First, our interviewees perceived many politicians to be insensitive to the lived experiences of the “common” people, which was often attributed to politicians’ higher levels of education or different lifestyles. One interviewee said that many politicians “travel in different circles, they’re confronted with different things, and so they have different interests… and that’s why they don’t know what it’s like for us”. Following this perception of insensitivity to their lived experiences, our interviewees believed that many politicians did not represent them and that their policies did not match their interests. This was reflected in a comment in one of our interviews that politicians, “after having followed a couple of studies”, “suddenly go into politics and tell everybody here how they should do things”.
Second, our interviewees observed that many politicians “beat about the bush”, while “common” people would be “straightforward, without limits” and “upfront”. This observation mattered greatly for evaluating such politicians: their communication styles were perceived as signalling indecisiveness and a lack of integrity. Such politicians are “always whining”, which “doesn’t achieve anything”, and use “double-talking” strategies.
Last, many politicians were blamed for signalling superiority and looking down on the “common” people because of the political views the latter hold (which they experience as being denounced as “racist”), their social position (“deplorable”), or limited political knowledge (“simple souls”). This perception strongly contributed to our interviewees feeling misrecognised and perceived as incompetent in the political domain. However, it also activated a reaction in which many of our interviewees felt the need to stress their pre-eminence compared to politicians.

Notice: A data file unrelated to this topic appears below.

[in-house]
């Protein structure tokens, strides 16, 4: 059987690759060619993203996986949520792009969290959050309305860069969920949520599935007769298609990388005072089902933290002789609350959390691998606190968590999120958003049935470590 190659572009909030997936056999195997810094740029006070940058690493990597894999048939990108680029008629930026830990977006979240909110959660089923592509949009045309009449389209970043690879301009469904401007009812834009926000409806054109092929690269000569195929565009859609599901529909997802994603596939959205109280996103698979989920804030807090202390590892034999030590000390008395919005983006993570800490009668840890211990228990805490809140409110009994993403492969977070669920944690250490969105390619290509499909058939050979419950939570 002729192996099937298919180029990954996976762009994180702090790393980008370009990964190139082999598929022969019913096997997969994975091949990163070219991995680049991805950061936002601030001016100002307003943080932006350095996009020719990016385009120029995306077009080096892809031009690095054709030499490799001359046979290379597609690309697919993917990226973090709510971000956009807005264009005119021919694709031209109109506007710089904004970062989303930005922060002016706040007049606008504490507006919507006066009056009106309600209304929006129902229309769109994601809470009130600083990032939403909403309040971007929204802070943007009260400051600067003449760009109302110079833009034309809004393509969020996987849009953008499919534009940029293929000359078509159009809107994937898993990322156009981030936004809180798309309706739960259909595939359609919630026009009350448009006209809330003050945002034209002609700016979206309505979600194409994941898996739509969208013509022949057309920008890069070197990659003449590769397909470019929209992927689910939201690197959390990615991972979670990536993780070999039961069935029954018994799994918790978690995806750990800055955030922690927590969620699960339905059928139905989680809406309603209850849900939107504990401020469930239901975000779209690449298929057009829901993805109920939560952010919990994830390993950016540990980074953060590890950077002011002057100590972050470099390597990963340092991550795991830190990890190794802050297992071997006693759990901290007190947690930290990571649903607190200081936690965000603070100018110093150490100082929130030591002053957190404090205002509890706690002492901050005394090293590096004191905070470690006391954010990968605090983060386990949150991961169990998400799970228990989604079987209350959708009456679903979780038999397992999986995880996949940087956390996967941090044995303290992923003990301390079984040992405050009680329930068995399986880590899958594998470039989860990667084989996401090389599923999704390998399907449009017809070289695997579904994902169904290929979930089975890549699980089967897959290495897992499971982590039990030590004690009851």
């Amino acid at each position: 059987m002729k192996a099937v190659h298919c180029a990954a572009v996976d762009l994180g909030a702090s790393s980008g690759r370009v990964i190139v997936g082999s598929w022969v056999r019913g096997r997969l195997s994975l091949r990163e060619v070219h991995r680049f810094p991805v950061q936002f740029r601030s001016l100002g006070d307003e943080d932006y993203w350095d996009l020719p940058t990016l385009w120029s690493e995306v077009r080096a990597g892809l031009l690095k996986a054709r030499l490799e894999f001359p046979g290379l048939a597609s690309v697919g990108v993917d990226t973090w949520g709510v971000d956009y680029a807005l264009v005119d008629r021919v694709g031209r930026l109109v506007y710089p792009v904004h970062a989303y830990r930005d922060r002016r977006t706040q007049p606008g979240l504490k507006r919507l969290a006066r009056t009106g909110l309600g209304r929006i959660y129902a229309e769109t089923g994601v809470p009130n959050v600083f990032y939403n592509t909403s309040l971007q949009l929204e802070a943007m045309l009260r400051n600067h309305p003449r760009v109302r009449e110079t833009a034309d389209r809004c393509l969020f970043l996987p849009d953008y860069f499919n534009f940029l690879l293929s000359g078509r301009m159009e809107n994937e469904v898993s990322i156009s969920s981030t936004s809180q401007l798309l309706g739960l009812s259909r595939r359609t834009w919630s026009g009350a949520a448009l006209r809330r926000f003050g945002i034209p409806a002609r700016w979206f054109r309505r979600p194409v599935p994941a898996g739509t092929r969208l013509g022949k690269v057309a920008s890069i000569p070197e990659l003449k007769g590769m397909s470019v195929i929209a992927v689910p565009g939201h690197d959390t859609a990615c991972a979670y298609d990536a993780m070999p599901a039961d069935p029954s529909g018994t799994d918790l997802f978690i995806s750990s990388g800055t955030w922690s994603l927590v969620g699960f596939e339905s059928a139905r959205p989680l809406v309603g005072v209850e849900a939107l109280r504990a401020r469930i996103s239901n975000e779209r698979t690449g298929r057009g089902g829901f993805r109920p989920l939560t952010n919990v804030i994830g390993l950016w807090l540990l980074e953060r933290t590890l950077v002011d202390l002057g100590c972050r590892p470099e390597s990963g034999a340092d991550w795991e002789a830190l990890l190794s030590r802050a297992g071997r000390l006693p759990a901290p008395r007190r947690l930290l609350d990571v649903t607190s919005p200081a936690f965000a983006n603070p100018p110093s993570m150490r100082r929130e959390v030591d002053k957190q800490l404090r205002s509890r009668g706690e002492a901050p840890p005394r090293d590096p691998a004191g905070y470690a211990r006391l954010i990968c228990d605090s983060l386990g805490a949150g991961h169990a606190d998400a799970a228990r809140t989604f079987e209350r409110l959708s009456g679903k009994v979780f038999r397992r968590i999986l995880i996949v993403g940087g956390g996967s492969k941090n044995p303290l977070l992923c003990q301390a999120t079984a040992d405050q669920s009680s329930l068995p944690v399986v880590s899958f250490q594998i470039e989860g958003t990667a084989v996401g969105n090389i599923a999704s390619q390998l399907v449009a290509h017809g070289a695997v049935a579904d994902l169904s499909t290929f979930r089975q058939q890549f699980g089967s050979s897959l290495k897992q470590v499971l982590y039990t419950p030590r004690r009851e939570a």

Tellingly, politicians that were believed to share lived experiences with our interviewees were evaluated positively. One emphasised that when politicians “speak from the perspective of the people”, they “speak for me”. Similarly, those politicians that would speak “just normal” were associated with greater decisiveness and integrity than those who would “beat about the bush”. In addition, politicians who signalled they were on the same “level” as the “common” people were appreciated: a politician who “just pulls on a pair of jeans” would show that he “isn’t worth more than normal Dutch citizens”.
Our findings have implications for contemporary politics. Most importantly, they show that the overrepresentation of citizens with higher levels of education in political institutions, also termed “diploma democracy”, is of greater significance than is commonly recognised. This overrepresentation not only results in citizens with lower levels of education feeling underrepresented when it comes to their policy preferences, but also makes these citizens feel misunderstood by politicians with respect to their lived experiences.
In essence, they feel that politicians look down upon them. The dominant communication style used in the political domain can also make lower educated citizens question the integrity and decisiveness of politicians. As such, the impact of a diploma democracy on levels of political discontent is more encompassing than previous research would suggest. Those aiming to reduce this discontent thus face an even greater challenge.
For more information, see the authors’ accompanying paper (open access) in the British Journal of Sociology
Note: This article gives the views of the authors, not the position of EUROPP – European Politics and Policy or the London School of Economics. Featured image credit: Shutterstock